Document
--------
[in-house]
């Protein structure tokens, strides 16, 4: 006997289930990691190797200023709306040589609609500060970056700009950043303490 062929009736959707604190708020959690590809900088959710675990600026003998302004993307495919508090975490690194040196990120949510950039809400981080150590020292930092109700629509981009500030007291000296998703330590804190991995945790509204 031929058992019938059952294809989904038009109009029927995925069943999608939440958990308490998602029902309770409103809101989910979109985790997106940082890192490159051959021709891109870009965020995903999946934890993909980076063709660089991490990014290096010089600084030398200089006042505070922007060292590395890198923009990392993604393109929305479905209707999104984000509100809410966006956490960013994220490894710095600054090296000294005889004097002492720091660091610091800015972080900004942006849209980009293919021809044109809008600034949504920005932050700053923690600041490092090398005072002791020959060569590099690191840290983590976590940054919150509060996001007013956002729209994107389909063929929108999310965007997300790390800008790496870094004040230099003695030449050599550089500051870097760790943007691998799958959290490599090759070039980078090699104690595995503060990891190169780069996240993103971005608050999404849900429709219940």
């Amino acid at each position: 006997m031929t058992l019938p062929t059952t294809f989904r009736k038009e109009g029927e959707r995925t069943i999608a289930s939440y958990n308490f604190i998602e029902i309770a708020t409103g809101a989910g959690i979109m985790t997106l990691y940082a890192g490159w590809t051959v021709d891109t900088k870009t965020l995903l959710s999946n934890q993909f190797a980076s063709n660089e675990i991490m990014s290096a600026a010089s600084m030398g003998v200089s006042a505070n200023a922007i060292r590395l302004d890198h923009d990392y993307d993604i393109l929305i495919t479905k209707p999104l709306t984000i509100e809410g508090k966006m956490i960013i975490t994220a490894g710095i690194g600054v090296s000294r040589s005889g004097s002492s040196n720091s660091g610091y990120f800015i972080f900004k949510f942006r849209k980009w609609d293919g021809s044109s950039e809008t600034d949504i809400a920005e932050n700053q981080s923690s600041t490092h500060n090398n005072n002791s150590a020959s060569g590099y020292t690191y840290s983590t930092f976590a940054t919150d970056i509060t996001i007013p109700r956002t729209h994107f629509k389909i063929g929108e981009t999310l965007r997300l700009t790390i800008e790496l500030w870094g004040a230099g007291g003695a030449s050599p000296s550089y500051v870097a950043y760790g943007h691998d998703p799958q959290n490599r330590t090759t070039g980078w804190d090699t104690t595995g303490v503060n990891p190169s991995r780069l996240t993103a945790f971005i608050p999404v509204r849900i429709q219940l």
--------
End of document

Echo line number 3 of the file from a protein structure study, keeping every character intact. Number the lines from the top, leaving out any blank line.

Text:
């Amino acid at each position: 006997m031929t058992l019938p062929t059952t294809f989904r009736k038009e109009g029927e959707r995925t069943i999608a289930s939440y958990n308490f604190i998602e029902i309770a708020t409103g809101a989910g959690i979109m985790t997106l990691y940082a890192g490159w590809t051959v021709d891109t900088k870009t965020l995903l959710s999946n934890q993909f190797a980076s063709n660089e675990i991490m990014s290096a600026a010089s600084m030398g003998v200089s006042a505070n200023a922007i060292r590395l302004d890198h923009d990392y993307d993604i393109l929305i495919t479905k209707p999104l709306t984000i509100e809410g508090k966006m956490i960013i975490t994220a490894g710095i690194g600054v090296s000294r040589s005889g004097s002492s040196n720091s660091g610091y990120f800015i972080f900004k949510f942006r849209k980009w609609d293919g021809s044109s950039e809008t600034d949504i809400a920005e932050n700053q981080s923690s600041t490092h500060n090398n005072n002791s150590a020959s060569g590099y020292t690191y840290s983590t930092f976590a940054t919150d970056i509060t996001i007013p109700r956002t729209h994107f629509k389909i063929g929108e981009t999310l965007r997300l700009t790390i800008e790496l500030w870094g004040a230099g007291g003695a030449s050599p000296s550089y500051v870097a950043y760790g943007h691998d998703p799958q959290n490599r330590t090759t070039g980078w804190d090699t104690t595995g303490v503060n990891p190169s991995r780069l996240t993103a945790f971005i608050p999404v509204r849900i429709q219940l």